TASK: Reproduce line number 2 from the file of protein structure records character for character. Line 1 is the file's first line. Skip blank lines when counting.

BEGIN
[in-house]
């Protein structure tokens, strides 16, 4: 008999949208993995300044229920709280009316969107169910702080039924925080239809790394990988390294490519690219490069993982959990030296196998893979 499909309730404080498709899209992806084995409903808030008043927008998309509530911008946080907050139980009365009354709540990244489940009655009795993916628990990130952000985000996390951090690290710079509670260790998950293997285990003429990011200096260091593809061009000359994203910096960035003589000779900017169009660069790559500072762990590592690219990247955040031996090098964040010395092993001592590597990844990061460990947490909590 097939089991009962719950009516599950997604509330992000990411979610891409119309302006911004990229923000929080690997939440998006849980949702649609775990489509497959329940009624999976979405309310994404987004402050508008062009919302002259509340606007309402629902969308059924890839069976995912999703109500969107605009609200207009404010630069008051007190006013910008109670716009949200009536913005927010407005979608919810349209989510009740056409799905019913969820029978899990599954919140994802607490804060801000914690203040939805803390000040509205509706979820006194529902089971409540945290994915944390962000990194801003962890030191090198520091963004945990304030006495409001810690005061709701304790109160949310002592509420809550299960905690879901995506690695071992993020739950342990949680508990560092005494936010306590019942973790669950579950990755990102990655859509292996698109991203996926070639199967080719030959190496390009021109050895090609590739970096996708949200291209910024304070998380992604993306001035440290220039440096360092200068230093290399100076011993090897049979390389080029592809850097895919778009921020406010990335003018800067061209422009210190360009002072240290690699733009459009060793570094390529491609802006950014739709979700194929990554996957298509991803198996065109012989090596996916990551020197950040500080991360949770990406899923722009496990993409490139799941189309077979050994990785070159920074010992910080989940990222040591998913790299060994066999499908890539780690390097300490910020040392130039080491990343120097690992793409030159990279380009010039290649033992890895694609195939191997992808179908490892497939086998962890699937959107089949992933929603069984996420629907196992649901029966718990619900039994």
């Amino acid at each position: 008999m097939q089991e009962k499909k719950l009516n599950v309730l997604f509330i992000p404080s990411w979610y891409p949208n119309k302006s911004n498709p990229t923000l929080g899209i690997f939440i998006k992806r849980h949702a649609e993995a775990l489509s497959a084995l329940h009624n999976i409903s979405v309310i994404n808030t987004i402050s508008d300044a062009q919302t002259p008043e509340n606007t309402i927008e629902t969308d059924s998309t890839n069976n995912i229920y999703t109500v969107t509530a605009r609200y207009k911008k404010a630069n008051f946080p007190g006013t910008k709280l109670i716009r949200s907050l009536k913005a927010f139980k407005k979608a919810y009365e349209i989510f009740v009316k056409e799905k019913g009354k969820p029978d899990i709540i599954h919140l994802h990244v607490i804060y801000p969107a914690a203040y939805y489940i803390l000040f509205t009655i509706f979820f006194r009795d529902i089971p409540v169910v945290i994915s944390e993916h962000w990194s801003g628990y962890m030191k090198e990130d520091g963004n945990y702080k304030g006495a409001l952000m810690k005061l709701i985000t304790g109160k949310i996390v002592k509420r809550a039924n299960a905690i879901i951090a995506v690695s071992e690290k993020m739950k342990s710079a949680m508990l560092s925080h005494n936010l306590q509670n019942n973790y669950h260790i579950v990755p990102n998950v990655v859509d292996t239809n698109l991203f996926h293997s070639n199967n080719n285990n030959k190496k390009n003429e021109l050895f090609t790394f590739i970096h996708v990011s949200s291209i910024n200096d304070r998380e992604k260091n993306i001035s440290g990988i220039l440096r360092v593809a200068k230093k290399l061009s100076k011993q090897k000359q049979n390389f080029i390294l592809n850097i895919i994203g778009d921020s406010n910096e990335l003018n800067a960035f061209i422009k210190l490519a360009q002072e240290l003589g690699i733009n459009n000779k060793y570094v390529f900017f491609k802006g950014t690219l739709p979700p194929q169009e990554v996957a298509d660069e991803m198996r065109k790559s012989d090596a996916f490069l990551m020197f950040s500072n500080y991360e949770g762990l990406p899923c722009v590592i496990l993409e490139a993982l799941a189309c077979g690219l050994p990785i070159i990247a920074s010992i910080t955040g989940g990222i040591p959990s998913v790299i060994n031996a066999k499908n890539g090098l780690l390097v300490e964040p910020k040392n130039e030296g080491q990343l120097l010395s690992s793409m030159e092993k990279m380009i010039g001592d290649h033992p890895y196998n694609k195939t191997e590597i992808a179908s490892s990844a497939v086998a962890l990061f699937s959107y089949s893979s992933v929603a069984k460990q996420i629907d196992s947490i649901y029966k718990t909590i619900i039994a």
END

């Protein structure tokens, strides 16, 4: 008999949208993995300044229920709280009316969107169910702080039924925080239809790394990988390294490519690219490069993982959990030296196998893979 499909309730404080498709899209992806084995409903808030008043927008998309509530911008946080907050139980009365009354709540990244489940009655009795993916628990990130952000985000996390951090690290710079509670260790998950293997285990003429990011200096260091593809061009000359994203910096960035003589000779900017169009660069790559500072762990590592690219990247955040031996090098964040010395092993001592590597990844990061460990947490909590 097939089991009962719950009516599950997604509330992000990411979610891409119309302006911004990229923000929080690997939440998006849980949702649609775990489509497959329940009624999976979405309310994404987004402050508008062009919302002259509340606007309402629902969308059924890839069976995912999703109500969107605009609200207009404010630069008051007190006013910008109670716009949200009536913005927010407005979608919810349209989510009740056409799905019913969820029978899990599954919140994802607490804060801000914690203040939805803390000040509205509706979820006194529902089971409540945290994915944390962000990194801003962890030191090198520091963004945990304030006495409001810690005061709701304790109160949310002592509420809550299960905690879901995506690695071992993020739950342990949680508990560092005494936010306590019942973790669950579950990755990102990655859509292996698109991203996926070639199967080719030959190496390009021109050895090609590739970096996708949200291209910024304070998380992604993306001035440290220039440096360092200068230093290399100076011993090897049979390389080029592809850097895919778009921020406010990335003018800067061209422009210190360009002072240290690699733009459009060793570094390529491609802006950014739709979700194929990554996957298509991803198996065109012989090596996916990551020197950040500080991360949770990406899923722009496990993409490139799941189309077979050994990785070159920074010992910080989940990222040591998913790299060994066999499908890539780690390097300490910020040392130039080491990343120097690992793409030159990279380009010039290649033992890895694609195939191997992808179908490892497939086998962890699937959107089949992933929603069984996420629907196992649901029966718990619900039994």